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Sao Paulo Medical Journal

Print version ISSN 1516-3180

Sao Paulo Med. J. vol.130 no.1 São Paulo  2012 



Selenium for preventing cancer



Gabriele Dennert; Marcel Zwahlen; Maree Brinkman; Marco Vinceti; Maurice P. A. Zeegers; Markus Horneber




BACKGROUND: Selenium is a trace element essential to humans. Higher selenium exposure and selenium supplements have been suggested to protect against several types of cancers.
OBJECTIVE: Two research questions were addressed in this review: What is the evidence for: 1. an aetiological relationship between selenium exposure and cancer risk in women and men?; 2. the efficacy of selenium supplementation for cancer prevention in women and men?
SEARCH STRATEGY: We searched electronic databases and bibliographies of reviews and included publications.
SELECTION CRITERIA: We included prospective observational studies to answer research question (a) and randomised controlled trials (RCTs) to answer research question (b).
DATA COLLECTION AND ANALYSIS: We conducted random effects meta-analyses of epidemiological data when five or more studies were retrieved for a specific outcome. We made a narrative summary of data from RCTs.
MAIN RESULTS: We included 49 prospective observational studies and six RCTs. In epidemiologic data, we found a reduced cancer incidence (summary odds ratio, OR, 0.69; 95% confidence interval, CI, 0.53 to 0.91) and mortality (OR 0.55, 95% CI 0.36 to 0.83) with higher selenium exposure. Cancer risk was more pronouncedly reduced in men (incidence: OR 0.66, 95% CI 0.42 to 1.05) than in women (incidence: OR 0.90, 95% CI 0.45 to 1.77). These findings have potential limitations due to study design, quality and heterogeneity of the data, which complicated the interpretation of the summary statistics.
The RCTs found no protective efficacy of selenium yeast supplementation against non-melanoma skin cancer or L-selenomethionine supplementation against prostate cancer. Study results for the prevention of liver cancer with selenium supplements were inconsistent and studies had an unclear risk of bias. The results of the Nutritional Prevention of Cancer Trial (NPCT) and SELECT raised concerns about possible harmful effects of selenium supplements.
AUTHORS' CONCLUSIONS: No reliable conclusions can be drawn regarding a causal relationship between low selenium exposure and an increased risk of cancer. Despite evidence for an inverse association between selenium exposure and the risk of some types of cancer, these results should be interpreted with care due to the potential limiting factors of heterogeneity and influences of unknown biases, confounding and effect modification.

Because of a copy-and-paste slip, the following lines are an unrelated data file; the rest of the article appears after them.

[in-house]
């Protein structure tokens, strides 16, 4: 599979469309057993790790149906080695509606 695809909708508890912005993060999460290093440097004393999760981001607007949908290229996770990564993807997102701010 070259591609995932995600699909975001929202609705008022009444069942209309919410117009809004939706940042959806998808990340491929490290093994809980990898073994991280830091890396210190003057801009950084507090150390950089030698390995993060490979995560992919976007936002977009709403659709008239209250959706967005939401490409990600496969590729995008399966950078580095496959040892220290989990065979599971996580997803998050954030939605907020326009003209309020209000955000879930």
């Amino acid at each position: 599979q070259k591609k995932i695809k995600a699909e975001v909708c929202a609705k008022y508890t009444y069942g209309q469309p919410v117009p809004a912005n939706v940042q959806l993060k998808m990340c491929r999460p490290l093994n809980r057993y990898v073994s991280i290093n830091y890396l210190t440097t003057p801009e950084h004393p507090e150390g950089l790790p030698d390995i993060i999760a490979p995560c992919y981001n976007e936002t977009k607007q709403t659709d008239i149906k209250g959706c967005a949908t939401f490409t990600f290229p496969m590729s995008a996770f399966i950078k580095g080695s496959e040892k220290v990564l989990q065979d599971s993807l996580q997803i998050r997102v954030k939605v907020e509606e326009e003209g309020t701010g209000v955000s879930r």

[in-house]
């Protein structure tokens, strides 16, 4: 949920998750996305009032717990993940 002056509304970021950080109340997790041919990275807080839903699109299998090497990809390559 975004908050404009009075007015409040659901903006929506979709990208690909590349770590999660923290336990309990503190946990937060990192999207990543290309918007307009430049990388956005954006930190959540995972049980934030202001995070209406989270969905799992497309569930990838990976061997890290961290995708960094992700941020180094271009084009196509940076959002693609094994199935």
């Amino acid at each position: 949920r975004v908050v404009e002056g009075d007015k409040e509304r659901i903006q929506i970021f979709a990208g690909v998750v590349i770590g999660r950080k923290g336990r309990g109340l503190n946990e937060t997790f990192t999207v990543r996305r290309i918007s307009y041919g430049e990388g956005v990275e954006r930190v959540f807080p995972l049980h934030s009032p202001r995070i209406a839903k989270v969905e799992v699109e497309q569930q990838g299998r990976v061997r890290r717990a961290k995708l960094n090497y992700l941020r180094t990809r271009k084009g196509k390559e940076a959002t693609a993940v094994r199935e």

The effect of selenium supplementation from RCTs yielded inconsistent results. To date, there is no convincing evidence that selenium supplements can prevent cancer in men, women or children.



This is the abstract of a Cochrane Review published in the Cochrane Database of Systematic Reviews (CDSR) 2011, Issue 5, Art nº CD005195. DOI:10.1002/14651858.CD005195.pub2 ( For full citation and authors details, see reference 1.

For Latin America and the Caribbean, the full text is freely available from:



Selenium is an essential trace mineral that is important for maintaining a healthy immune system. The role of diet in carcinogenesis as a potential factor that could modify the risk of cancer is still controversial, and identification of a nutrient with anticancer properties would have a huge impact on public health.

This review1 included 55 studies with more than one million participants. Forty-nine of these studies analyzed whether healthy people with high levels of selenium in the blood or with high intake of the mineral would develop cancer more or less often than other people. It was observed that people with higher levels or intake of selenium had lower frequencies of certain types of cancers such as lung, bladder and prostate cancer, but no difference for other types such as breast cancer. However, through these studies, it was not possible to determine whether the real reason for the reduction in cancer risk was the selenium level or intake. Many other factors could influence the risk of the disease, such as a balanced diet or healthy lifestyle habits.

Further research is needed in order to understand the potential beneficial effects of selenium and the mechanisms through which this mineral prevents cancer before any recommendation can be made.

Luciana Lage Mejia Zapata, MD. Oncologist in the team at Instituto Brasileiro de Controle do Câncer and Hospital Beneficência Portuguesa, São Paulo, Brazil.



1. Dennert G, Zwahlen M, Brinkman M, et al. Selenium for preventing cancer. Cochrane Database Syst Rev. 2011;(5):CD005195.         [ Links ]



The independent commentary was written by Luciana Lage Meijia Zapata

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